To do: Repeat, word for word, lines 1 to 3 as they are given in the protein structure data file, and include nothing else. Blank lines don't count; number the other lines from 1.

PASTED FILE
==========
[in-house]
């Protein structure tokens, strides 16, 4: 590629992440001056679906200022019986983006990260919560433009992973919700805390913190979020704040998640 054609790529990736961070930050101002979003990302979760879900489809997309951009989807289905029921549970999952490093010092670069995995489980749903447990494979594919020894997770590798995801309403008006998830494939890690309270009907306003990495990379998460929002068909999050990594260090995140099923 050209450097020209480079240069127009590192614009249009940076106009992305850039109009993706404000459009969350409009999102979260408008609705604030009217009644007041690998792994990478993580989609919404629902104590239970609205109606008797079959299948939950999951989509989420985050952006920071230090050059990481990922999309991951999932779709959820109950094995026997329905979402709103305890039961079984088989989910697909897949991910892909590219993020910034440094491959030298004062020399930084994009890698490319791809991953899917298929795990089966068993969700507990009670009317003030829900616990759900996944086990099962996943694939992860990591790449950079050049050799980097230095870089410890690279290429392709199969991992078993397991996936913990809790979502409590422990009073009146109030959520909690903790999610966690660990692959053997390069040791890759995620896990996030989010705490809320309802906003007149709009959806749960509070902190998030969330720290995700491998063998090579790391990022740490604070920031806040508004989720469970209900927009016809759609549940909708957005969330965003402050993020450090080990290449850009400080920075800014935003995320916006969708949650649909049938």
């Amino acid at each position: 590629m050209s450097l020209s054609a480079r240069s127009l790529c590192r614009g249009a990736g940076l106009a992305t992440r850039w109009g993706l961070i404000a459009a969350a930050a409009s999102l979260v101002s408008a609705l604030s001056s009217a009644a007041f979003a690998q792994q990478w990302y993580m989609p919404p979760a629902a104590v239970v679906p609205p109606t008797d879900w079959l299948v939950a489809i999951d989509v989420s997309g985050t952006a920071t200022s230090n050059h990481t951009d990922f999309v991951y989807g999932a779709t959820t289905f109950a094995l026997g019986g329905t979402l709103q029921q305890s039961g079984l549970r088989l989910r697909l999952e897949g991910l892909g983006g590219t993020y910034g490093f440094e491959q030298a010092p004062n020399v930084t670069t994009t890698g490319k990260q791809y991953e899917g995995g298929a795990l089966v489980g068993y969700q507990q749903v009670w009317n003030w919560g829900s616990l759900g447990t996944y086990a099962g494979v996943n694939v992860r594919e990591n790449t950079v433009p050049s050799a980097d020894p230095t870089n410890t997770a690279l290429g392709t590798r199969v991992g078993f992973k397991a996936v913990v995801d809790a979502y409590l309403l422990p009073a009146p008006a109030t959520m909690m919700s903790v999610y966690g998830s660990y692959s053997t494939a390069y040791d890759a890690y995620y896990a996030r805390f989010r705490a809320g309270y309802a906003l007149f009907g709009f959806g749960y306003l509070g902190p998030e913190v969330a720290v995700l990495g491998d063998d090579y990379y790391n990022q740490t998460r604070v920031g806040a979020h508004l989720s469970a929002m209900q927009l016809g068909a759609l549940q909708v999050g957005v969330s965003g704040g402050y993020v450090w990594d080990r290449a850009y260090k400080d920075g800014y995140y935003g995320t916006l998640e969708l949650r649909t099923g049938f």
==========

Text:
[in-house]
């Protein structure tokens, strides 16, 4: 590629992440001056679906200022019986983006990260919560433009992973919700805390913190979020704040998640 054609790529990736961070930050101002979003990302979760879900489809997309951009989807289905029921549970999952490093010092670069995995489980749903447990494979594919020894997770590798995801309403008006998830494939890690309270009907306003990495990379998460929002068909999050990594260090995140099923 050209450097020209480079240069127009590192614009249009940076106009992305850039109009993706404000459009969350409009999102979260408008609705604030009217009644007041690998792994990478993580989609919404629902104590239970609205109606008797079959299948939950999951989509989420985050952006920071230090050059990481990922999309991951999932779709959820109950094995026997329905979402709103305890039961079984088989989910697909897949991910892909590219993020910034440094491959030298004062020399930084994009890698490319791809991953899917298929795990089966068993969700507990009670009317003030829900616990759900996944086990099962996943694939992860990591790449950079050049050799980097230095870089410890690279290429392709199969991992078993397991996936913990809790979502409590422990009073009146109030959520909690903790999610966690660990692959053997390069040791890759995620896990996030989010705490809320309802906003007149709009959806749960509070902190998030969330720290995700491998063998090579790391990022740490604070920031806040508004989720469970209900927009016809759609549940909708957005969330965003402050993020450090080990290449850009400080920075800014935003995320916006969708949650649909049938």
């Amino acid at each position: 590629m050209s450097l020209s054609a480079r240069s127009l790529c590192r614009g249009a990736g940076l106009a992305t992440r850039w109009g993706l961070i404000a459009a969350a930050a409009s999102l979260v101002s408008a609705l604030s001056s009217a009644a007041f979003a690998q792994q990478w990302y993580m989609p919404p979760a629902a104590v239970v679906p609205p109606t008797d879900w079959l299948v939950a489809i999951d989509v989420s997309g985050t952006a920071t200022s230090n050059h990481t951009d990922f999309v991951y989807g999932a779709t959820t289905f109950a094995l026997g019986g329905t979402l709103q029921q305890s039961g079984l549970r088989l989910r697909l999952e897949g991910l892909g983006g590219t993020y910034g490093f440094e491959q030298a010092p004062n020399v930084t670069t994009t890698g490319k990260q791809y991953e899917g995995g298929a795990l089966v489980g068993y969700q507990q749903v009670w009317n003030w919560g829900s616990l759900g447990t996944y086990a099962g494979v996943n694939v992860r594919e990591n790449t950079v433009p050049s050799a980097d020894p230095t870089n410890t997770a690279l290429g392709t590798r199969v991992g078993f992973k397991a996936v913990v995801d809790a979502y409590l309403l422990p009073a009146p008006a109030t959520m909690m919700s903790v999610y966690g998830s660990y692959s053997t494939a390069y040791d890759a890690y995620y896990a996030r805390f989010r705490a809320g309270y309802a906003l007149f009907g709009f959806g749960y306003l509070g902190p998030e913190v969330a720290v995700l990495g491998d063998d090579y990379y790391n990022q740490t998460r604070v920031g806040a979020h508004l989720s469970a929002m209900q927009l016809g068909a759609l549940q909708v999050g957005v969330s965003g704040g402050y993020v450090w990594d080990r290449a850009y260090k400080d920075g800014y995140y935003g995320t916006l998640e969708l949650r649909t099923g049938f």